If you’re not used to morning workouts and you end up forcing yourself to get up and exercise, chances are you won’t put in maximum effort into it as you would in the evening. Moreover, if not planned properly, waking up earlier could also disrupt your sleep pattern, causing sleep deprivation.
Higher chances of injury
Your muscles and joints are stiffer in the morning, so to reduce your risk of injury, you’ll have to spend more time on your warm-up for a morning workout. One study showed that your muscles and joints are as much as 20 percent more flexible during evening hours.
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Fasted cardio might work for some people, however, most people will have to plan ahead, saving time for a snack prior to their morning workout. It may take some time to figure out the foods and portion sizes that will suit your body during exercise.
Evening Workouts: The Pros
You’ll get some extra time to sleep and you don’t have to wake up worrying about packing a change of clothes, showering super-fast in the gym or grabbing a post-workout meal after training. This can make mornings much less stressful for most people.
A chance to blow off some steam
If you had a rough day, sweating it out at the gym can be incredibly beneficial.
Lifting some iron in the evening can help clear your mind from the past events of the day, as you will focus mainly on your workout. If you’re working out after work, it can serve as a nice transition that will help de-stress your mind before you join your loved ones at home.
More positive energy after work hours
An evening workout can help provide a surge of energy for the rest of the day, which is especially needed if you had a difficult day at work.
Your body is more physically prepared
For most of us, our hormone levels and body temperature are at their peak at 6 pm. In addition, as we mentioned earlier your body is also more flexible during this time and less susceptible to injuries.
Since you don’t have to think about work anymore, you can spend more quality time in the gym. This means that you’ll spend more time warming up and doing your core workouts.
Evening Workouts: The Cons
A last minute dinner plan or meeting with friends are common distractions that typically occur in the evening. This may cause you to take gym time right off the schedule.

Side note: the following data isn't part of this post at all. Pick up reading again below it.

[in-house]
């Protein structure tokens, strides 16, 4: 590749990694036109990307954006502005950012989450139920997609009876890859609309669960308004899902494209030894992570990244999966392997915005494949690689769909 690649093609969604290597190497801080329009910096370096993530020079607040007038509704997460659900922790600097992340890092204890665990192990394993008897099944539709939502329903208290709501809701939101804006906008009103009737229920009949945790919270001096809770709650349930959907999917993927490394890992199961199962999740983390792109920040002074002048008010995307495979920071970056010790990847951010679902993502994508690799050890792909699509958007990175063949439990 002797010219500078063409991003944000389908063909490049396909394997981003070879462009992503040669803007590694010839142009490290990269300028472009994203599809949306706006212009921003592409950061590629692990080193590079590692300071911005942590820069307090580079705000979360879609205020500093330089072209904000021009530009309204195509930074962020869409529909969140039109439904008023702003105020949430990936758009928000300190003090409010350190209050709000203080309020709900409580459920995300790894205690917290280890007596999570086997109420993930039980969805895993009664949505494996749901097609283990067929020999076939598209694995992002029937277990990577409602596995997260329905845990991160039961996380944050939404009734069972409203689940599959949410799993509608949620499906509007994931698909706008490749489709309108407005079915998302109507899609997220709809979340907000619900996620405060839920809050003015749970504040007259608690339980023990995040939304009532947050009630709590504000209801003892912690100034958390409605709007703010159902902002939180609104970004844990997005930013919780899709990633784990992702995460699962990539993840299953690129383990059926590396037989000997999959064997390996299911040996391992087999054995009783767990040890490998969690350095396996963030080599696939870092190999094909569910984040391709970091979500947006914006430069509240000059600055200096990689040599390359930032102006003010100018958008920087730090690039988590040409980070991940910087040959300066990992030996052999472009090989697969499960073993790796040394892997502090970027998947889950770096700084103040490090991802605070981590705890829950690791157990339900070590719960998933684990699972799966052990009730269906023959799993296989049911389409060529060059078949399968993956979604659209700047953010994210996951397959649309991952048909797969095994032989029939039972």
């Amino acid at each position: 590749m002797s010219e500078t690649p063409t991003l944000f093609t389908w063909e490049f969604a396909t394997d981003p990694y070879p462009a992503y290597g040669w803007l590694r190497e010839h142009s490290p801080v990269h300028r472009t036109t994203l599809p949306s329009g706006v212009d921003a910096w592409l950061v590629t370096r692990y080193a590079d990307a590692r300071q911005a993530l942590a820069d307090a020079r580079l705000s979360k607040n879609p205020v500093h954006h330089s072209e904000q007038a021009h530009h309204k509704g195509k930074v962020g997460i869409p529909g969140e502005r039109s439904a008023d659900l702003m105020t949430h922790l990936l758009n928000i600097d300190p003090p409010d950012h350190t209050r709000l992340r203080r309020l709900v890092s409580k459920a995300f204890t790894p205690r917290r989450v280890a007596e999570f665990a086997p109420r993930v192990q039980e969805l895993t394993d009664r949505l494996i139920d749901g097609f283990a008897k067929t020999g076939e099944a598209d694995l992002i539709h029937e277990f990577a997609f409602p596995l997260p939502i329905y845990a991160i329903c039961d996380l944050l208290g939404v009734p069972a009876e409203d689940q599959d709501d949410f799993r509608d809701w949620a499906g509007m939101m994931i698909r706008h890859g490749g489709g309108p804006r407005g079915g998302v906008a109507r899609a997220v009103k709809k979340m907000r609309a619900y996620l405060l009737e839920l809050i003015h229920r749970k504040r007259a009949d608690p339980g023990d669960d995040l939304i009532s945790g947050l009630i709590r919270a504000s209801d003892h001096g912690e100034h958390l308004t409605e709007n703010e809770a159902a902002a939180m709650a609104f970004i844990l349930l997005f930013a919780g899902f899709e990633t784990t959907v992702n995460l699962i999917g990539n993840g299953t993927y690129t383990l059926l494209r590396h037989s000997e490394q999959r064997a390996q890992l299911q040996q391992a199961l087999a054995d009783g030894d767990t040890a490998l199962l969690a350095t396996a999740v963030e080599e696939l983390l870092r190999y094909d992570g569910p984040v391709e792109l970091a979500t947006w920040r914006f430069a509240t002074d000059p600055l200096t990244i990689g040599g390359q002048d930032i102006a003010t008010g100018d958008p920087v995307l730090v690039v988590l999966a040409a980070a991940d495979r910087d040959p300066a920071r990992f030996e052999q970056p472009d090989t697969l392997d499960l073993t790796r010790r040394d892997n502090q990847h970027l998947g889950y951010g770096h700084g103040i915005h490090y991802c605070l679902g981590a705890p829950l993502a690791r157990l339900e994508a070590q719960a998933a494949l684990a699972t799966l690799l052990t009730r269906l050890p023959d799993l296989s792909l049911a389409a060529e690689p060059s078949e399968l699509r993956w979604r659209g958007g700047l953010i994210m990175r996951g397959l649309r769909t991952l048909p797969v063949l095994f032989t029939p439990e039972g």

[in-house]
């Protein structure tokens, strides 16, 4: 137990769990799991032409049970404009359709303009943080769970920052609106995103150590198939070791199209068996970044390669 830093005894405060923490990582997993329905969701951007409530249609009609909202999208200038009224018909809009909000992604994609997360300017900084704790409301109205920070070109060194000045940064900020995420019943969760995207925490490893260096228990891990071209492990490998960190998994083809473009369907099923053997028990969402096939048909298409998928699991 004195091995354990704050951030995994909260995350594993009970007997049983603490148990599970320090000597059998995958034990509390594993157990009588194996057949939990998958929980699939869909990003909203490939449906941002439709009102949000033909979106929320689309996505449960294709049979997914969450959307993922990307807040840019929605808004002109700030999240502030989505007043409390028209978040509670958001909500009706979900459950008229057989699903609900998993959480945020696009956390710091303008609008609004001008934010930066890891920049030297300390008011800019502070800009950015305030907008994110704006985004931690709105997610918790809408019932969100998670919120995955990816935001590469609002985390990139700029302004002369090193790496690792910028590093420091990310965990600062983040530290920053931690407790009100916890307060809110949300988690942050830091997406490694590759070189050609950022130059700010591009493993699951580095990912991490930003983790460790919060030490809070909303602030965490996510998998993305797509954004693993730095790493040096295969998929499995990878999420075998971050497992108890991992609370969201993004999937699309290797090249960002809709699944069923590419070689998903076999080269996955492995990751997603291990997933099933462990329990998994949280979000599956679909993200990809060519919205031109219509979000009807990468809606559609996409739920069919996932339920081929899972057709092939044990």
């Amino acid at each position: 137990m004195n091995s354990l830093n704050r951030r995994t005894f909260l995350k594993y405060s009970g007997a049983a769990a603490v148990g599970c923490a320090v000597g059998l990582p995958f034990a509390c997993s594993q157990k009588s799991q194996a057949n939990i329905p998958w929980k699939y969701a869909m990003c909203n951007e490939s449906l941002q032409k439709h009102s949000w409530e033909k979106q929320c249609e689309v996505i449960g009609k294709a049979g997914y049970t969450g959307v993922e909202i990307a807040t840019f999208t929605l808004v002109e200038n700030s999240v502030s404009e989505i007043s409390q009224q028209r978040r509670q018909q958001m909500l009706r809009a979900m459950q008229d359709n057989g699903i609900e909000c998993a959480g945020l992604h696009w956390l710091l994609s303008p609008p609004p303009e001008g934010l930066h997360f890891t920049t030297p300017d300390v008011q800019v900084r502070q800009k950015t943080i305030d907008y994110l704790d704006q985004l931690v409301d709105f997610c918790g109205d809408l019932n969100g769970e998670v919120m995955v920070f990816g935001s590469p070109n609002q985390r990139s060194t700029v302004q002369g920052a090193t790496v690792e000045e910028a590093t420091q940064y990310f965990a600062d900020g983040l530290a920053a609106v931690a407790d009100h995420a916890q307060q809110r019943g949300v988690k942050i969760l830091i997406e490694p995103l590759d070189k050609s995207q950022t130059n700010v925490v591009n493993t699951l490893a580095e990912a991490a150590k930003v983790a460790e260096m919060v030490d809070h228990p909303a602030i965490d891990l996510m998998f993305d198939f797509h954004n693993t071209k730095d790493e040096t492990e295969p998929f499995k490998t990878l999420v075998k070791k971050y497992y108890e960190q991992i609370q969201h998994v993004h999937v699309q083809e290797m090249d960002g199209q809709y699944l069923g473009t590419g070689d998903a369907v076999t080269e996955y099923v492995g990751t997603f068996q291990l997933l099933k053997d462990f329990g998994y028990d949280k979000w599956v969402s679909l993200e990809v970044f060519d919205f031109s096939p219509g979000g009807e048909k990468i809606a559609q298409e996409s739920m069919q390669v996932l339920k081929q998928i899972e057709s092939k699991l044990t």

Additionally, after a long day, you may not feel as pumped to workout and it may be more tempting to spend the rest of the day in the couch or bed.
Due to safety concerns and the weather becoming unpredictable in the evening during winter time, you might have to limit yourself to indoor activities only.
Gyms are usually more crowded in the evening, which means getting the machine or spot you want may not be as easy. This can make your workout less efficient.
Working out 2-3 hours before bedtime can affect the overall quality of your sleep. Depending on the intensity of your workout, you’re in a more energetic state post workout, which can make it more difficult to fall asleep.
You can try yoga or gentle stretching to unwind after a busy day and enjoy restful sleep in the night.
At the end of the day – or the beginning, depending on your choice – the time you choose for exercise should be what works best for you and one that suits your schedule.
For morning risers, exercising in the morning can be a pleasurable, exciting feat, however, for others it can be quite stressful. On the other hand, exercising in the evening may help de-stress you, but at the same time, doing it too close to bedtime may affect your sleep cycle.
In the grand scheme of things, making time for physical activity is what’s really important. And remember, exercise is just 30% of the game. Be sure to nourish your body with the calories needed to fuel your workouts and plenty of protein to elevate your muscle gains via lean protein sources and whey protein.